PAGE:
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The Stamp on the Military ID card


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2 hours ago, Sandy Larsen said:

You think that a damaged plastic-laminated card could look like this?

 

francis_gary_powers_id.jpg.e826216be6c8ad32ce2dc8d211c78121.jpg

 

Sorry, I don't buy it. That card has no lamination.


Below is an example of a card with plastic lamination. This shows that, unlike today's ID cards, the plastic was thin. The plastic would prevent the surface of the card stock from rubbing off. On the other cards we see the surface of the card stock rubbed off at the edges.

Instead, here the plastic layer begins to peel back due to rubbing.

 

usmcidcrd19621964jtsobv.jpg

 

 

Edited by Sandy Larsen
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6 minutes ago, Sandy Larsen said:

This shows that, unlike today's ID cards, the plastic was thin

This is an assumption on your part and you have no evidence. On the other hand, I have my grandfather's OWI Military style ID issued in 1943 and the lamination actual appears thicker and less flexible to me.

You can google "Military ID" and see plenty of examples.

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Sandy,

One of the constants with Military ID's, in my own personal experience, was that they were "always" falling apart and coming apart at the seam of the two pieces of plastic. As a junior NCO it was often my mission to see that my soldiers got new "serviceable" ID cards.

Note: "new" above might mean just taking it over to HQ Company for re-lamination or actually getting a new card (if it was liquid (i.e. beer) damaged).

Edited by Chris Newton
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9 minutes ago, Chris Newton said:

You're wrong.

 

I don't think so. And I will tell you why . . . .

 

9 minutes ago, Chris Newton said:

The Powers ID has a pattern in the background. Look at the bottom left corner.

 

detail_powers_id.jpg

 

 

What we are looking at (above) is the rounded corner of the paper stock card, not the lamination. The card uses coated paper, which means it is coated with a polymer to give it a shiny surface. (All shiny papers, like those in magazines, are coated.) The coated surface has been rubbed off from repeatedly removing the card from the wallet. The coating has flaked off and pulled the printed pattern with it.

 

francis_gary_powers_id.jpg.e826216be6c8ad32ce2dc8d211c78121.jpg

 

Notice how the coating (and pattern) have been rubbed off IRREGULARLY around the edge of the card (above). The card has been rubbed so much that even much of the paper on the upper edge has been rubbed off! This is indicated by the fact that the card is no longer a perfect rectangle. (The height of the card is greater on the left than on the right.) This couldn't have happened if the card were laminated with plastic. The exception being if the plastic were peeled back so far as to expose the paper. But if that were the case, we'd see the rolled back plastic, as we do in this laminated card:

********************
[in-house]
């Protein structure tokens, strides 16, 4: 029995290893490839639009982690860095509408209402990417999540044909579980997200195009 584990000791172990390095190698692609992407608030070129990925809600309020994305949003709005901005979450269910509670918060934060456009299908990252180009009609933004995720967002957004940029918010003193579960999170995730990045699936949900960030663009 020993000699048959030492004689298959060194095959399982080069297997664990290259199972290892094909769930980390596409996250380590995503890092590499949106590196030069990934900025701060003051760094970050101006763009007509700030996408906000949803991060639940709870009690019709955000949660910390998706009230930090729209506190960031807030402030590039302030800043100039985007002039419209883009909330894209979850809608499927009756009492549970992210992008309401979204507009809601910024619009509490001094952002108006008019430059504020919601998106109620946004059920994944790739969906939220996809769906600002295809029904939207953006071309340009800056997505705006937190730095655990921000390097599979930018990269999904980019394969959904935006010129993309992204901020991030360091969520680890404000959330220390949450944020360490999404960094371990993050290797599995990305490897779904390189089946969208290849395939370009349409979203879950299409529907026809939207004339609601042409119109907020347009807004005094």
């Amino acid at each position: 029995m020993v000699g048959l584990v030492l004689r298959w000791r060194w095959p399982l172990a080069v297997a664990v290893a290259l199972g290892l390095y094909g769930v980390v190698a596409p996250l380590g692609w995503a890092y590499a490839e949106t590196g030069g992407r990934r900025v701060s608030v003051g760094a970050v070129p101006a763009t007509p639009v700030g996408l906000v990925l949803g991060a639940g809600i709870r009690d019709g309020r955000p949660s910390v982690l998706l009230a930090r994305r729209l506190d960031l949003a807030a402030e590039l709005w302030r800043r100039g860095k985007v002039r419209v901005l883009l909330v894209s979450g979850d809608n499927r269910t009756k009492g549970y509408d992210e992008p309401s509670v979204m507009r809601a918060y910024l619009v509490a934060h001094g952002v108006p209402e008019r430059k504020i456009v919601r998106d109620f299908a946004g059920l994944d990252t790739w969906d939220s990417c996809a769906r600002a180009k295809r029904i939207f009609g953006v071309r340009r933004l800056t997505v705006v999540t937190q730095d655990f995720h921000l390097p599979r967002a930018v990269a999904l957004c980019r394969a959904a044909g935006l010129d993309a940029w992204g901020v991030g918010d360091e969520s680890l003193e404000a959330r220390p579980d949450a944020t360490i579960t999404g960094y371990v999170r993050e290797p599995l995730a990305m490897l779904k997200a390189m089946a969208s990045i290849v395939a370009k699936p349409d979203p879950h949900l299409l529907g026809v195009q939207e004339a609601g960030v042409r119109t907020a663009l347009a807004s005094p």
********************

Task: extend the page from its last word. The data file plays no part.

usmcidcrd19621964jtsobv.jpg

 

 

 

9 minutes ago, Chris Newton said:

FYI: the standard machine that the military uses to laminate IDs produces a curved laminated corner.

 

The Powers photo above shows that the card stock itself has rounded corners.

 

9 minutes ago, Chris Newton said:

I have three actual expired military ID that are laminated, all have rounded corners. Take a close look, Powers Card is both laminated and damaged.

 

 

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54 minutes ago, Chris Newton said:
1 hour ago, Sandy Larsen said:

This shows that, unlike today's ID cards, the plastic was thin.

This is an assumption on your part and you have no evidence. On the other hand, I have my grandfather's OWI Military style ID issued in 1943 and the lamination actual appears thicker and less flexible to me.

 

Well the card below certainly has thin, very flexible lamination. It is very apparent in the photo (which is my evidence). We can see it peeling apart and curling along the top. A thick/rigid laminate would not do that.

 

usmcidcrd19621964jtsobv.jpg

 

Keeping in mind your insistence that the cards at the time all had a thick/rigid lamination, I can't understand how you can believe the Powers card is laminated. I mean, how could it possibly have gotten torn up like that had it been laminated with a thick, stiff plastic?? I would expect to see the thick plastic layers all bent up and maybe cracked all over the place. And I wouldn't expect to see wrinkles in the card.

What I see are the wrinkles and tears I'd expect to see in plain card stock. And the rubbed-off edge surfaces of coated card stock.

 

francis_gary_powers_id.jpg.e826216be6c8ad32ce2dc8d211c78121.jpg

 

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On 9/2/2017 at 5:10 PM, Sandy Larsen said:

The Powers photo above shows that the card stock itself has rounded corners.

Yes and so do the lamination machines. I don't know how many different ways I can tell you that you are wrong.

<image removed by CN>

 

 

Edited by Chris Newton
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I could not find the '50-'60's manual but I believe this is a similar unit. You will find that there is a press involved that is part of the process called a (I kid you not) "Corner Rounder".

https://archive.org/details/TM11-2369

this is the spec from the same era:

http://www.easy39th.com/files/Pam_20-9_Preparation_of_Identification_Cards_1944.pdf

Edited by Chris Newton
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WH_Vol22_0054b.gif

 

Note:  The part about the "4" not matching has been found to be incorrect.


This is Oswald's passport application form, side 2.

In the block of text below Oswald's signature, we see that the application was submitted to the Santa Ana clerk on the 4th of September, 1959. In that block of text we also see that Oswald's "dependent" ID card was submitted. This is impossible because the ID card wasn't issued until exactly a week later.